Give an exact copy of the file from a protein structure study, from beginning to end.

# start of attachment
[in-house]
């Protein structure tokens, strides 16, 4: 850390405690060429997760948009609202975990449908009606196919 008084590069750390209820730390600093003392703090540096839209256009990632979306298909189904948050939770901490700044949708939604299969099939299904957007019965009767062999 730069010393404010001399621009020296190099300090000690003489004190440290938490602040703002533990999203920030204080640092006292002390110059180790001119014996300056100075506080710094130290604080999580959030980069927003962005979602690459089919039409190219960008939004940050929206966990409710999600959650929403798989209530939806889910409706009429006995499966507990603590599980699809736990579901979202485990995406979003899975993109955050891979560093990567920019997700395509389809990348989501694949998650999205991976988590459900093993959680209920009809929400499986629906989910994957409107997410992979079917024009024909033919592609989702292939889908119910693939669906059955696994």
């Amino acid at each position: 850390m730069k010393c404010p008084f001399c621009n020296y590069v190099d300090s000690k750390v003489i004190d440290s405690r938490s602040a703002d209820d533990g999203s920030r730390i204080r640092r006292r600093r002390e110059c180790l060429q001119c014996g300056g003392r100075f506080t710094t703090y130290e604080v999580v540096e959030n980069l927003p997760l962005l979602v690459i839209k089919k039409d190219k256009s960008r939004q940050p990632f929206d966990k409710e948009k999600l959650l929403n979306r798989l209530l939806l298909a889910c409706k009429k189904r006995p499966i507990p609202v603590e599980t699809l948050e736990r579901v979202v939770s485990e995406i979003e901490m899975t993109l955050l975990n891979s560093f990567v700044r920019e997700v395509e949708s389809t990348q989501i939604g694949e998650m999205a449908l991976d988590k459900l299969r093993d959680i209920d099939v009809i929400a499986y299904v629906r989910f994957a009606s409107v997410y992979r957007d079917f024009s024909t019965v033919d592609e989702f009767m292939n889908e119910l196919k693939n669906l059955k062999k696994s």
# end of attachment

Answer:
[in-house]
């Protein structure tokens, strides 16, 4: 850390405690060429997760948009609202975990449908009606196919 008084590069750390209820730390600093003392703090540096839209256009990632979306298909189904948050939770901490700044949708939604299969099939299904957007019965009767062999 730069010393404010001399621009020296190099300090000690003489004190440290938490602040703002533990999203920030204080640092006292002390110059180790001119014996300056100075506080710094130290604080999580959030980069927003962005979602690459089919039409190219960008939004940050929206966990409710999600959650929403798989209530939806889910409706009429006995499966507990603590599980699809736990579901979202485990995406979003899975993109955050891979560093990567920019997700395509389809990348989501694949998650999205991976988590459900093993959680209920009809929400499986629906989910994957409107997410992979079917024009024909033919592609989702292939889908119910693939669906059955696994």
């Amino acid at each position: 850390m730069k010393c404010p008084f001399c621009n020296y590069v190099d300090s000690k750390v003489i004190d440290s405690r938490s602040a703002d209820d533990g999203s920030r730390i204080r640092r006292r600093r002390e110059c180790l060429q001119c014996g300056g003392r100075f506080t710094t703090y130290e604080v999580v540096e959030n980069l927003p997760l962005l979602v690459i839209k089919k039409d190219k256009s960008r939004q940050p990632f929206d966990k409710e948009k999600l959650l929403n979306r798989l209530l939806l298909a889910c409706k009429k189904r006995p499966i507990p609202v603590e599980t699809l948050e736990r579901v979202v939770s485990e995406i979003e901490m899975t993109l955050l975990n891979s560093f990567v700044r920019e997700v395509e949708s389809t990348q989501i939604g694949e998650m999205a449908l991976d988590k459900l299969r093993d959680i209920d099939v009809i929400a499986y299904v629906r989910f994957a009606s409107v997410y992979r957007d079917f024009s024909t019965v033919d592609e989702f009767m292939n889908e119910l196919k693939n669906l059955k062999k696994s």